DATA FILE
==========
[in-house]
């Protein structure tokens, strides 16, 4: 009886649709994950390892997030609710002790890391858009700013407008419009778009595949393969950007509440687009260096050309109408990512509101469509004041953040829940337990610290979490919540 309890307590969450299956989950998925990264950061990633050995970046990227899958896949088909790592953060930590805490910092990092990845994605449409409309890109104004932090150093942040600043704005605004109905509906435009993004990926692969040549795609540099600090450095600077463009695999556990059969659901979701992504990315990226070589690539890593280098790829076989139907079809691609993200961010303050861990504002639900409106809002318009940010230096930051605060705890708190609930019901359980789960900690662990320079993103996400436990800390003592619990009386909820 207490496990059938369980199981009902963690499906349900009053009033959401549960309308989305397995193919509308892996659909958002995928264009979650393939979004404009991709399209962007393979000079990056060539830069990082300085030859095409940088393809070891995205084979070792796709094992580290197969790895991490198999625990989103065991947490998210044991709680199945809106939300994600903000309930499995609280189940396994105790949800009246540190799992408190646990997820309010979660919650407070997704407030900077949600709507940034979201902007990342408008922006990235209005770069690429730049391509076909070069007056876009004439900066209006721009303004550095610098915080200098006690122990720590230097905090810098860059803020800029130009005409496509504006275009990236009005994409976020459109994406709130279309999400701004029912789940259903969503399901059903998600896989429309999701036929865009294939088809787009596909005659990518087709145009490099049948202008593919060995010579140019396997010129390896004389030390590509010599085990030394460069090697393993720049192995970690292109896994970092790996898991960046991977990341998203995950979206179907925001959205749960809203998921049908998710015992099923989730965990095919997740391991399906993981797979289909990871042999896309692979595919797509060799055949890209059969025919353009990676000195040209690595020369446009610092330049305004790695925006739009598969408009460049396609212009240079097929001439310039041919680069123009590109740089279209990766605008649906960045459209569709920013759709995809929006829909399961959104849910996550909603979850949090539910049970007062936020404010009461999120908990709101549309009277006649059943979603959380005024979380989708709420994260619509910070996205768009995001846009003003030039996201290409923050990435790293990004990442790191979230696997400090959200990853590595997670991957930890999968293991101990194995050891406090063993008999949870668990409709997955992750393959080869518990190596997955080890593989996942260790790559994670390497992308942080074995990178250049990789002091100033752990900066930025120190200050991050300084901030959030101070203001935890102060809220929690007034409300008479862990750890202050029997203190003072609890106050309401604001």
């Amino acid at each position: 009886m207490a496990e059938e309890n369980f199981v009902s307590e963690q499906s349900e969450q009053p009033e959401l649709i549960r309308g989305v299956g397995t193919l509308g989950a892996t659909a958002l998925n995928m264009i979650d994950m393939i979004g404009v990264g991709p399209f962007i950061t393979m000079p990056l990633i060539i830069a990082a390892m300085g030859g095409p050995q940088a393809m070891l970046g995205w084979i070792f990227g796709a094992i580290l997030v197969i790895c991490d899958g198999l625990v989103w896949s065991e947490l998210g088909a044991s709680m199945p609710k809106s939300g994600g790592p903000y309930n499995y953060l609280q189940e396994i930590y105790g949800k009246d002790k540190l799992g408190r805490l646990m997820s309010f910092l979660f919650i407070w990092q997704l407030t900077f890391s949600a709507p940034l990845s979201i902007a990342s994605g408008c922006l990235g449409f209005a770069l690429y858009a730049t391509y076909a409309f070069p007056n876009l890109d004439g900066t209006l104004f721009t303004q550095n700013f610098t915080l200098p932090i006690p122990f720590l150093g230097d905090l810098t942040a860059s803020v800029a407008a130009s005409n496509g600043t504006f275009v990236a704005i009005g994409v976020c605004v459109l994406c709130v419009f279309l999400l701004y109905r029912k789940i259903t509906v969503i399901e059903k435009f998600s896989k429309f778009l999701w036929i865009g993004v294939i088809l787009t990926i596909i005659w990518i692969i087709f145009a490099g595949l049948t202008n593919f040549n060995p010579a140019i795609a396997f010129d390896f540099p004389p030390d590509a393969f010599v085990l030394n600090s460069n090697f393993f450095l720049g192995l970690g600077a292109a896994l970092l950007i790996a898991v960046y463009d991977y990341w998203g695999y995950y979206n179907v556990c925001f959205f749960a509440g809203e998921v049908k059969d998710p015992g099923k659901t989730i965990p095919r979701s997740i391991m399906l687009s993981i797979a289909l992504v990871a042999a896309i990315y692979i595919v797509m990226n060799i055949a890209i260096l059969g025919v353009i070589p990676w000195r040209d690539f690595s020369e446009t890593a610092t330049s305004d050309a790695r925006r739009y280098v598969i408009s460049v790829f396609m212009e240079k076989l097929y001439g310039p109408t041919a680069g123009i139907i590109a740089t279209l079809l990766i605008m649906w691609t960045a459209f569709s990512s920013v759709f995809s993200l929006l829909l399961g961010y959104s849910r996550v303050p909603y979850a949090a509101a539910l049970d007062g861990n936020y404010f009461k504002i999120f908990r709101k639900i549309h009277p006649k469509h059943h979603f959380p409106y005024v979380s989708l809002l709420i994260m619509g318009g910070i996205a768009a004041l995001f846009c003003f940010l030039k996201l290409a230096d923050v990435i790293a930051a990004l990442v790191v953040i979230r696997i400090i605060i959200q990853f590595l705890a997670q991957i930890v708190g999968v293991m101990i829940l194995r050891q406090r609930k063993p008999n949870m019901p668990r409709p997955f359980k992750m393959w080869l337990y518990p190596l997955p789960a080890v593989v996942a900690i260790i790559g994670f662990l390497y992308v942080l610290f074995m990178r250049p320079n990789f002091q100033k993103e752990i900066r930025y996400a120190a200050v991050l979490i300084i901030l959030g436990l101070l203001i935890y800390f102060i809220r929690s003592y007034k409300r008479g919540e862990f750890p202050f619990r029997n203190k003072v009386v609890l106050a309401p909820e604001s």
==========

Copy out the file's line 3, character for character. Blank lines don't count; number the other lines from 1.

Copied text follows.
């Amino acid at each position: 009886m207490a496990e059938e309890n369980f199981v009902s307590e963690q499906s349900e969450q009053p009033e959401l649709i549960r309308g989305v299956g397995t193919l509308g989950a892996t659909a958002l998925n995928m264009i979650d994950m393939i979004g404009v990264g991709p399209f962007i950061t393979m000079p990056l990633i060539i830069a990082a390892m300085g030859g095409p050995q940088a393809m070891l970046g995205w084979i070792f990227g796709a094992i580290l997030v197969i790895c991490d899958g198999l625990v989103w896949s065991e947490l998210g088909a044991s709680m199945p609710k809106s939300g994600g790592p903000y309930n499995y953060l609280q189940e396994i930590y105790g949800k009246d002790k540190l799992g408190r805490l646990m997820s309010f910092l979660f919650i407070w990092q997704l407030t900077f890391s949600a709507p940034l990845s979201i902007a990342s994605g408008c922006l990235g449409f209005a770069l690429y858009a730049t391509y076909a409309f070069p007056n876009l890109d004439g900066t209006l104004f721009t303004q550095n700013f610098t915080l200098p932090i006690p122990f720590l150093g230097d905090l810098t942040a860059s803020v800029a407008a130009s005409n496509g600043t504006f275009v990236a704005i009005g994409v976020c605004v459109l994406c709130v419009f279309l999400l701004y109905r029912k789940i259903t509906v969503i399901e059903k435009f998600s896989k429309f778009l999701w036929i865009g993004v294939i088809l787009t990926i596909i005659w990518i692969i087709f145009a490099g595949l049948t202008n593919f040549n060995p010579a140019i795609a396997f010129d390896f540099p004389p030390d590509a393969f010599v085990l030394n600090s460069n090697f393993f450095l720049g192995l970690g600077a292109a896994l970092l950007i790996a898991v960046y463009d991977y990341w998203g695999y995950y979206n179907v556990c925001f959205f749960a509440g809203e998921v049908k059969d998710p015992g099923k659901t989730i965990p095919r979701s997740i391991m399906l687009s993981i797979a289909l992504v990871a042999a896309i990315y692979i595919v797509m990226n060799i055949a890209i260096l059969g025919v353009i070589p990676w000195r040209d690539f690595s020369e446009t890593a610092t330049s305004d050309a790695r925006r739009y280098v598969i408009s460049v790829f396609m212009e240079k076989l097929y001439g310039p109408t041919a680069g123009i139907i590109a740089t279209l079809l990766i605008m649906w691609t960045a459209f569709s990512s920013v759709f995809s993200l929006l829909l399961g961010y959104s849910r996550v303050p909603y979850a949090a509101a539910l049970d007062g861990n936020y404010f009461k504002i999120f908990r709101k639900i549309h009277p006649k469509h059943h979603f959380p409106y005024v979380s989708l809002l709420i994260m619509g318009g910070i996205a768009a004041l995001f846009c003003f940010l030039k996201l290409a230096d923050v990435i790293a930051a990004l990442v790191v953040i979230r696997i400090i605060i959200q990853f590595l705890a997670q991957i930890v708190g999968v293991m101990i829940l194995r050891q406090r609930k063993p008999n949870m019901p668990r409709p997955f359980k992750m393959w080869l337990y518990p190596l997955p789960a080890v593989v996942a900690i260790i790559g994670f662990l390497y992308v942080l610290f074995m990178r250049p320079n990789f002091q100033k993103e752990i900066r930025y996400a120190a200050v991050l979490i300084i901030l959030g436990l101070l203001i935890y800390f102060i809220r929690s003592y007034k409300r008479g919540e862990f750890p202050f619990r029997n203190k003072v009386v609890l106050a309401p909820e604001s």